Here we are once again, with another full-on review for a film that stood out from the rest this month, but this time not for reasons of quality. Oh, god no. In fact, in terms of being scary, this film ranks so far down on the list, it almost doesn’t even make the list. But when I watched A Nightmare on Elm Street 2: Freddy’s Revenge, I knew I’d witnessed something that carries a lot of meaning for a lot of people, including myself. Onward!
A NIGHTMARE ON ELM STREET 2: FREDDY’S REVENGE (1985)
Director: Jack Sholder
Stars: Mark Patton, Kim Myers, Robert Rusler
Country: United States
A Nightmare on Elm Street 2: Freddy’s Revenge is, in terms of story and scares, one of the worst ANOES films I’ve seen, and I think I’ve seen them all at this point. To be honest, none of them outside of the original and New Nightmare are really any good, except maybe Dream Warriors, the third film in the series. The first film established a mythology for Freddy Krueger that frankly didn’t need a further fleshing-out in subsequent films: did we need to know that he’s the bastard son of a hundred maniacs? Can’t he just be an evil burnt-up asshole who killed kids? Did we need to meet his poor mother? God, I feel bad for her, having a Post Toastie for a son like that. The series also decreased the horror of Freddy with each outing – we all know that he winds up spouting one-liners like a bad standup comic even before we get to the fifth film (that’s the one where the main girl is guided in her dreams by her own unborn child…what).
ANOES 2 picks up about five years after the end of the first movie. The Walsh family has bought the old Thompson house on the cheap, and son Jesse (Patton) ends up in Nancy’s old room. This makes him a prime target for Freddy, who apparently wasn’t exactly vanquished (this becomes a trend, you see) and is now using Jesse to carry out his killing spree. That concept alone is…well, it’s just weird. The terror of the first film is that Freddy can kill you in your most vulnerable state – your sleep, your dreams. Once he possesses someone, he just becomes another supernatural killer in a meatsuit. He might as well be Jason Voorhees or Michael Myers. And not only that, when Freddy DOES show up in the movie outside of Jesse’s dreams and body, he doesn’t do anything but crash a party and fuck up some knick-knacks. He just isn’t scary. Even the film’s opening scare scene, in which Jesse is trapped on a bus that gets stuck over a hell-hole, is laughably bad. So why am I even writing about it?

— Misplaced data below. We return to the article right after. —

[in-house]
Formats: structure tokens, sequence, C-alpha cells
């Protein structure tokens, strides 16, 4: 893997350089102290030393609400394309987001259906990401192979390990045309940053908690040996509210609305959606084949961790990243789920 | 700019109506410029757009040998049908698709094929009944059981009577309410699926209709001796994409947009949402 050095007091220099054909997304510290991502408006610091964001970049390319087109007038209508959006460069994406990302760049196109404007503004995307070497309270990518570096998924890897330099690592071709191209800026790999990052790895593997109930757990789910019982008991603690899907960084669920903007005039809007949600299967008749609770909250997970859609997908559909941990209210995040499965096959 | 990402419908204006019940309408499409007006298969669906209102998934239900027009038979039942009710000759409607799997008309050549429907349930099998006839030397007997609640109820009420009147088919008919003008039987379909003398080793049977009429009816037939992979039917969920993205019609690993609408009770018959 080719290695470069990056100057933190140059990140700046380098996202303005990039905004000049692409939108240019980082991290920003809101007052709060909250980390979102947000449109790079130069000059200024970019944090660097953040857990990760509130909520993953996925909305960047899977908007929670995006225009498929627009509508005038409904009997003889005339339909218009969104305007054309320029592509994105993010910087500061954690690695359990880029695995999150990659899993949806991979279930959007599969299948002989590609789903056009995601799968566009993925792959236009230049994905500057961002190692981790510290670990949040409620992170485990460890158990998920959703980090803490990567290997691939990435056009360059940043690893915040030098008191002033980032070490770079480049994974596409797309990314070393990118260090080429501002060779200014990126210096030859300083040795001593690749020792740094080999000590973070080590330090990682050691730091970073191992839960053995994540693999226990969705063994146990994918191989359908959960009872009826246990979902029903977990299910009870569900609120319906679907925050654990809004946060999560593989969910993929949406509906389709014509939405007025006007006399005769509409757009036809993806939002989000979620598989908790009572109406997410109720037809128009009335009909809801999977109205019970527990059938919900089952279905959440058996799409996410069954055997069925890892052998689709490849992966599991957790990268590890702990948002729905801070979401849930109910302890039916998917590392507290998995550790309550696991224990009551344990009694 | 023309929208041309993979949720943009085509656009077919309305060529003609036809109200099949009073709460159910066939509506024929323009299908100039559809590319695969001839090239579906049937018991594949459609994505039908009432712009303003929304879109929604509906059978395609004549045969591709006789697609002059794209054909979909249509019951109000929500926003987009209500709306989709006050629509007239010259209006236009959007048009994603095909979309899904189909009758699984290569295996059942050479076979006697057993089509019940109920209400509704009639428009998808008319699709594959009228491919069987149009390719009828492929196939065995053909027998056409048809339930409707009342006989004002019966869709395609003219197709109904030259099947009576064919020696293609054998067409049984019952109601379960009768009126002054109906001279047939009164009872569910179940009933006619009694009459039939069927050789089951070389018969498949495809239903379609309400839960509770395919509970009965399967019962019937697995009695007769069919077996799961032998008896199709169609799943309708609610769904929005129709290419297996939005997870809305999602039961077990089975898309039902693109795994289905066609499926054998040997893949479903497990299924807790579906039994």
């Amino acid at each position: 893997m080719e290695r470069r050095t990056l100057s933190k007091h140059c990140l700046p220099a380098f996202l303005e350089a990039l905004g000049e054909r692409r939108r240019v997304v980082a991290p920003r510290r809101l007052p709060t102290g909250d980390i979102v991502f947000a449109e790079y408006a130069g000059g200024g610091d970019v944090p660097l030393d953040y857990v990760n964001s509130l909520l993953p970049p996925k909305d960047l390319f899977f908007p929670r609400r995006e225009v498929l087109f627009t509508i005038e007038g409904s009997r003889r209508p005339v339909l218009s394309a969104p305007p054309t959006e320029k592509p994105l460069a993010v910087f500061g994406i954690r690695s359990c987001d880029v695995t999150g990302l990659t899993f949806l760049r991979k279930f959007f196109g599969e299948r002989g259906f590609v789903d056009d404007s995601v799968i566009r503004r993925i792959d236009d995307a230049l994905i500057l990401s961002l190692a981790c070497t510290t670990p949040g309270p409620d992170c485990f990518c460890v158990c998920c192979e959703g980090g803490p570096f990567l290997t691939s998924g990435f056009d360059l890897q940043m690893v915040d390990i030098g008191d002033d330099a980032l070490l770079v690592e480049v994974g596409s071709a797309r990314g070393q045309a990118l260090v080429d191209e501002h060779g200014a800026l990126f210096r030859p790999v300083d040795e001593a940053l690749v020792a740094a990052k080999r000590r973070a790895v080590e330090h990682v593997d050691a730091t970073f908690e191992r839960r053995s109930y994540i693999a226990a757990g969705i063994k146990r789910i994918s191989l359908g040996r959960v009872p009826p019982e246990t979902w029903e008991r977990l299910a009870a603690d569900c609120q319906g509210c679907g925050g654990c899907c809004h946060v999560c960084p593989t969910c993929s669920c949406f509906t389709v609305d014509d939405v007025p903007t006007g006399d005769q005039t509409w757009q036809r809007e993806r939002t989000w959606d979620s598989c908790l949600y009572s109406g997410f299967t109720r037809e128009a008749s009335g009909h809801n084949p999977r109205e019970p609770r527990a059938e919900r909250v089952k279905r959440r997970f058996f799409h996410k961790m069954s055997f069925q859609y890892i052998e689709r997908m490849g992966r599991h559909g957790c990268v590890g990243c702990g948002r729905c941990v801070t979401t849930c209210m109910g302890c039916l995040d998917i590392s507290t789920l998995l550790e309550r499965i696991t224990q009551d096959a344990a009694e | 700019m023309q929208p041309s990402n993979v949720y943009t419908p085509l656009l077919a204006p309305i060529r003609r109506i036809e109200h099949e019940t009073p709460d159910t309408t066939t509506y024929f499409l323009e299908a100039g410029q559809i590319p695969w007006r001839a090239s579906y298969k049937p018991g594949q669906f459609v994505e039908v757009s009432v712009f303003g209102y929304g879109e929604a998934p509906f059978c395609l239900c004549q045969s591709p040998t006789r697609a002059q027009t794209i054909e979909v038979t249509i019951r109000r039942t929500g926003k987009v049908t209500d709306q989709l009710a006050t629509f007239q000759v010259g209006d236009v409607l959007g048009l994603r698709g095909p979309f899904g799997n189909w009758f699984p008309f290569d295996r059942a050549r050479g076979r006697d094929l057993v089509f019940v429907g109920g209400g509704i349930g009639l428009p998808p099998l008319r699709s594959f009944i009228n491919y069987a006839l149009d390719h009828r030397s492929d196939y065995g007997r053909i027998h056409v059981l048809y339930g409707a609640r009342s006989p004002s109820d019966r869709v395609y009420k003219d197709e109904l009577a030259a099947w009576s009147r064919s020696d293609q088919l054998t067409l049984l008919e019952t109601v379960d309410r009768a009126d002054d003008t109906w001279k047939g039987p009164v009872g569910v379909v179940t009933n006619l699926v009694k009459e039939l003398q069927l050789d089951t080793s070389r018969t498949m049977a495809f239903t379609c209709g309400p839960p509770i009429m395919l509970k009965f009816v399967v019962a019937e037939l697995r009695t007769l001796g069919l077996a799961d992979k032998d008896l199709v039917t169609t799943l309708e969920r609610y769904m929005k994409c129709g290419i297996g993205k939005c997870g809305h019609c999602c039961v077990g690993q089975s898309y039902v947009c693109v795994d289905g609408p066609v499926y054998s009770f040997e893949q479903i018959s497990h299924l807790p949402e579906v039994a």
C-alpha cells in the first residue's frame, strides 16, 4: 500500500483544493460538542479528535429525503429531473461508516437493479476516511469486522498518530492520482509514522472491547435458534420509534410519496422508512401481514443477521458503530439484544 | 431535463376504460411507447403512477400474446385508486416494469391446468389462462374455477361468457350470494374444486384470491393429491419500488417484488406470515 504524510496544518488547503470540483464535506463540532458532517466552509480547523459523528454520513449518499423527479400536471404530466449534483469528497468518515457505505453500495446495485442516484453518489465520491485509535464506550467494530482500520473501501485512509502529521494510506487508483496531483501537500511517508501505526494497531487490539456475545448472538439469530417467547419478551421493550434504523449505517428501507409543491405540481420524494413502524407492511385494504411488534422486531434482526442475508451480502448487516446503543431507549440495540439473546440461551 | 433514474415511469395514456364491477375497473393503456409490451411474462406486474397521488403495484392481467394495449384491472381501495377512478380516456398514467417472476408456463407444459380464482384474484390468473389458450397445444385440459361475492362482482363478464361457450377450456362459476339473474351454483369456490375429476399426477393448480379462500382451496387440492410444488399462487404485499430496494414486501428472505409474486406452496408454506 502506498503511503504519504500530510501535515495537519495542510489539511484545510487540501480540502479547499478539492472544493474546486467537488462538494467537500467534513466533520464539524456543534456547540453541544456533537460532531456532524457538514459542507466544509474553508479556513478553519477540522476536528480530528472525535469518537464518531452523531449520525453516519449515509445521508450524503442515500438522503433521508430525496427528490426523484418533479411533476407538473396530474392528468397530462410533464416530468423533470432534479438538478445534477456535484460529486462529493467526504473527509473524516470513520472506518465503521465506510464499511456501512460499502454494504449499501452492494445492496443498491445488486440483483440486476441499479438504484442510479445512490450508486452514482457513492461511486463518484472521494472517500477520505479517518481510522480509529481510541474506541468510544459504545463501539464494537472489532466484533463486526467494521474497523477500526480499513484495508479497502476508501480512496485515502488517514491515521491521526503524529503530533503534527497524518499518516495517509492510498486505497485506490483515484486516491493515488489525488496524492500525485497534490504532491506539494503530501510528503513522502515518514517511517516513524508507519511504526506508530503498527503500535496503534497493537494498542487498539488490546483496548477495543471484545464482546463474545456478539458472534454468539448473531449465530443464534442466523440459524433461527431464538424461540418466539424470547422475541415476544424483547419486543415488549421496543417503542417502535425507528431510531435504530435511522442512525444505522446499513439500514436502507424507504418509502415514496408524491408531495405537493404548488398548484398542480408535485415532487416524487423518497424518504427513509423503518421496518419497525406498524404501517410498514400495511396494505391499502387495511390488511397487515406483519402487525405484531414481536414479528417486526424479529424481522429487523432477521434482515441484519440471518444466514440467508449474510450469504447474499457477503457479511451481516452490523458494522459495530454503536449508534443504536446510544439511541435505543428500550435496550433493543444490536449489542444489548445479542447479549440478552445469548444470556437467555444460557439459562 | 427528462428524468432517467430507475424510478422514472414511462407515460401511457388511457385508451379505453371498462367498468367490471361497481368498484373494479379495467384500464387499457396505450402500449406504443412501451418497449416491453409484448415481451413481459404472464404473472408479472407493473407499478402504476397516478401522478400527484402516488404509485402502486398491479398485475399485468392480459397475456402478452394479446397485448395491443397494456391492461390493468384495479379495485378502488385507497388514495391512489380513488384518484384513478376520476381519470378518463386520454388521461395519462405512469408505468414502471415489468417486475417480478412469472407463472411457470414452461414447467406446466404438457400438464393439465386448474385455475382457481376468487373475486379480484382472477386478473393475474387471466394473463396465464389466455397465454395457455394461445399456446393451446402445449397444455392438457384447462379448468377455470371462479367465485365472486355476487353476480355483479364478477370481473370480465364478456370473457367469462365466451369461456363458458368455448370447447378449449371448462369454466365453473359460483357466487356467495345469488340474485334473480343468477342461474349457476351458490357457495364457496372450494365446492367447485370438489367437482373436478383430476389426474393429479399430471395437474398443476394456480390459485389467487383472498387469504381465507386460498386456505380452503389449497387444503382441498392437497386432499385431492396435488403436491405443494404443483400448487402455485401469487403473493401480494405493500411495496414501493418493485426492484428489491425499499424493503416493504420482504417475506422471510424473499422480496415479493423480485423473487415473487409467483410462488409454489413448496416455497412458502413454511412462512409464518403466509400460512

Well, it’s because ANOES 2 is one of the most gay horror films I’ve ever seen. I don’t mean that lightly or in a joking sense, but if ever there was a film that worked as a metaphor for being a LGBT kid that has to hide that fact from friends and family, this is it. When I sat down to watch it (in Chicago, on a big screen, for a horror marathon), I told my companion Shelly that I’d always wanted to see it because I’d heard so much about the gay subtext within. “Oh no,” she said, “there’s no gay subtext in this. There’s just text.” When the film was over, there was a q and a with Mark Patton in which he confirmed that screenwriter David Chaskin purposely kept adding more and more of this text until it felt like Chaskin was practically bullying Patton (whose casting was supposedly intentional in keeping with the “gay theme” of the film – something that Patton has refuted) with it.
I could cite almost the entire film as an example, but there are two scenes that struck me in particular as highlighting the struggle of being closeted. One is when Jesse is brought home by the police after being punished by his gym teacher (that whole scene alone is just…wow). He’s naked, wrapped in a blanket, and soaking wet. It’s impossible for him to tell why he’s in this state because there’s no way they’ll understand, and the horror and shame he exudes speaks volumes. They ask if he’s on drugs – that’s the first thought to their minds! – as though if he said “yes,” they would understand and get him help and support him. He can’t tell the truth…it’s too unbelievable.
In another scene, Jesse goes to his friend Grady’s house in the hopes that Grady will keep him from falling asleep and thus falling under Freddy’s spell again. Naturally, as is typical of these films, as soon as Jesse loses consciousness, Grady decides to do the same, and as soon as he does, Freddy literally claws his way out of Jesse’s body. He’s the physical manifestation of Jesse’s repression, coming out of his chest to destroy Grady in bed. This floored me: in their sleep, Jesse (as Freddy) dominates Grady in a way he could never do while they’re awake. There’s always been something oddly sexual about Freddy Krueger – a terrible kind of awakening in his victims, a seduction in the violence. Where it’s hinted at in the first ANOES film, it’s practically handed over on a silver platter here.
Even though ANOES 2 is probably one of the least scary Nightmare films – one of the least scary horror films, even – that I’ve ever seen, it so perfectly summed up and encapsulated the horror of hiding your true self. I’d rank it as my third favorite of the series, that’s how much it resonated with me. I suspect that’s the same reason so many other people consider it one of their favorites, too.